Step 2: Find the Right Business to Buy

Evaluating a Business for Sale - What to Ask the Owner

6 minute read

Evaluating a Business for Sale - What to Ask the Owner

Evaluating a Business for Sale - What to Ask the Owner

One of the most important aspects of evaluating a business for sale is knowing what questions to ask the owner. As part of your preliminary due diligence, you’ve inquired about a number of businesses and created your ‘short list’ of a few top candidates. The next step is to delve deeper and speak directly to the person or team responsible for running the business for the past few years.

This first-hand information will clue you in on the real state of affairs when it comes to the business you’d like to purchase. Your questions should be specific and give you a complete picture as to how the business operates, how it generates revenue and how it makes money for the owner.

7 Questions to ask the owner when evaluating a business for sale:

1. Why Are You Selling This Business?

This is probably the most important question you’ll have to ask the current business owner. How they respond will direct the entire course of the buying process. It can kill the deal or even cause you to ask many more questions to get the real story behind what makes the business tick.

Common answers include wanting to cash out on built up equity or impending retirement. The owner may truly be retiring, but you’ll also want to look for red flags like a dwindling customer base or perhaps new regulations that can affect the profitability of a business.

Although you may believe the owner’s reason for selling, you should also assume there may be additional reasons the owner might not bring up. These reasons may not be a deal breaker, but if they exist, you should get into the habit of checking and double checking all the information you get from the seller of the business.

2. How Are You Being Compensated?

Another tough question to ask when buying a business is how the owner is being compensated. There may be more than one answer, but this is a very key question. If a business doesn’t have sufficient cash flow to support an owner and their family to make a reasonable living, is it really worth buying?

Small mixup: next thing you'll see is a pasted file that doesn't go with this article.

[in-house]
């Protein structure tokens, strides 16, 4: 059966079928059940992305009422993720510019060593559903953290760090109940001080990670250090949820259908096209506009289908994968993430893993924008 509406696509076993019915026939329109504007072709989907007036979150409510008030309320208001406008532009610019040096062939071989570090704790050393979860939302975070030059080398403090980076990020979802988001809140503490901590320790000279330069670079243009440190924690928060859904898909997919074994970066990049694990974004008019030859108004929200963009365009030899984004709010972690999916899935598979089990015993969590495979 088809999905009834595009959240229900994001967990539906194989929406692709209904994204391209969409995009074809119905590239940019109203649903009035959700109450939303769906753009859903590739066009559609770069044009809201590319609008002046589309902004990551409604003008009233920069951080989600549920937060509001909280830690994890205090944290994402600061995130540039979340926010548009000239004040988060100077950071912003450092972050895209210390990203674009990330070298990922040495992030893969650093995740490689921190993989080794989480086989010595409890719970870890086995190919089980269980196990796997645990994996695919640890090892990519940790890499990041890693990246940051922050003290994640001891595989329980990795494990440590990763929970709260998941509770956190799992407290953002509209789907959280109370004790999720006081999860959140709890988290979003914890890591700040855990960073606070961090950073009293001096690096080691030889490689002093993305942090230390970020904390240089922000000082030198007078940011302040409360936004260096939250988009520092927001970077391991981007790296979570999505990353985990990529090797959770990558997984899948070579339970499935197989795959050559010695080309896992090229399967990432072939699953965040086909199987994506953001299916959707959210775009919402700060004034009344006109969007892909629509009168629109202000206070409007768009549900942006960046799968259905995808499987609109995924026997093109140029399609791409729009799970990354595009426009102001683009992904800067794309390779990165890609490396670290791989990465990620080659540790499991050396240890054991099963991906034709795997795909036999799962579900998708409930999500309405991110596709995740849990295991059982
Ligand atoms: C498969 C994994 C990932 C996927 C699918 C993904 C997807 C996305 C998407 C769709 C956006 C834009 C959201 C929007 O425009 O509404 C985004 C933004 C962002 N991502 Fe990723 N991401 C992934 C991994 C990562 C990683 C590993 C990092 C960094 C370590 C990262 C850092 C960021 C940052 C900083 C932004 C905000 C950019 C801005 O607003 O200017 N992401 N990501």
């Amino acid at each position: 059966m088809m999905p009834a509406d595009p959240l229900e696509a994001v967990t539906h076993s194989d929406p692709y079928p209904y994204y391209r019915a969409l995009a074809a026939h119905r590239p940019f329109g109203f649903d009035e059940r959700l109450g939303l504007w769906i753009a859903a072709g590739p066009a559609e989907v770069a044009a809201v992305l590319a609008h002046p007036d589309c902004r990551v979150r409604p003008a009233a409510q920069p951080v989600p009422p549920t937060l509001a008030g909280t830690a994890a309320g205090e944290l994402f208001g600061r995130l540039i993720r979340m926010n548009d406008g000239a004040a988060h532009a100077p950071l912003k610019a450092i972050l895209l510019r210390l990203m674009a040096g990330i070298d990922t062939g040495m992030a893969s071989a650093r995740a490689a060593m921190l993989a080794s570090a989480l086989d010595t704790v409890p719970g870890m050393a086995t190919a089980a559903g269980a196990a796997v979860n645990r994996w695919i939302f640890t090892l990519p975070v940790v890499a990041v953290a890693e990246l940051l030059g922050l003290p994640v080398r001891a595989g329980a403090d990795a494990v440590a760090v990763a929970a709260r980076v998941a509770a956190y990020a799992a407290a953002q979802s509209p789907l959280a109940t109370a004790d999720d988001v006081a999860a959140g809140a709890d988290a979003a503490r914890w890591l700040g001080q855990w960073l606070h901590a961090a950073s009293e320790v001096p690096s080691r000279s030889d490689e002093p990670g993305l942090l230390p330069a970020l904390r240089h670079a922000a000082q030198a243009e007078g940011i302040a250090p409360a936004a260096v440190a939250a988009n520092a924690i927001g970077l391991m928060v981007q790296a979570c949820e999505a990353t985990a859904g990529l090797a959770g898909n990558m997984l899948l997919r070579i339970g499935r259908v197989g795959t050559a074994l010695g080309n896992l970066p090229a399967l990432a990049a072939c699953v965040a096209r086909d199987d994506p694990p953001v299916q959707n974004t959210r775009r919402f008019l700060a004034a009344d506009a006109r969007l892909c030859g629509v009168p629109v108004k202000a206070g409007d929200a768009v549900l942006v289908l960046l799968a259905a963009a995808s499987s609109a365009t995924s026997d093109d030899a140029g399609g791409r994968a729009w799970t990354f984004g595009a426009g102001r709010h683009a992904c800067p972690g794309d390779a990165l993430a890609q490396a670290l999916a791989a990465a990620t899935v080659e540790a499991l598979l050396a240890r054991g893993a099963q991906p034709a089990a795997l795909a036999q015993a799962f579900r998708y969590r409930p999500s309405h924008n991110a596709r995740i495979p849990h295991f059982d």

Remember, compensation may not be very straight forward. Owners may compensate themselves with a variety of cash draws, W-2 earnings and access to company resources.

It’s important to know exactly how the owner has benefited from the business. This will give you a general idea of the business financials which will further help you determine whether or not to place an offer on the business.

3. Do You Have Immediate Cash Flow?

When you purchase a business, you are buying earnings, which is the reason why you didn’t start a business from scratch. You’ve already determined that you don’t want to pour money into a venture only to wait five years to extract earnings and related cash flow.

However, if revenues are declining for some reason, you’ll want to know why. If revenues will be at $0 by the time your sale closes, you’ve effectively just purchased a business “lemon.” Look at cash flow patterns and ask the owner about the ebbs and flows of those patterns.

There can be very good reasons for decline in revenues like seasonality, illness or a shortage of supplies needed to fulfill orders. Get an explanation and check the accuracy of these claims so you can make any corrections should you decide to purchase the business.

4. What Are Your Biggest Business Challenges?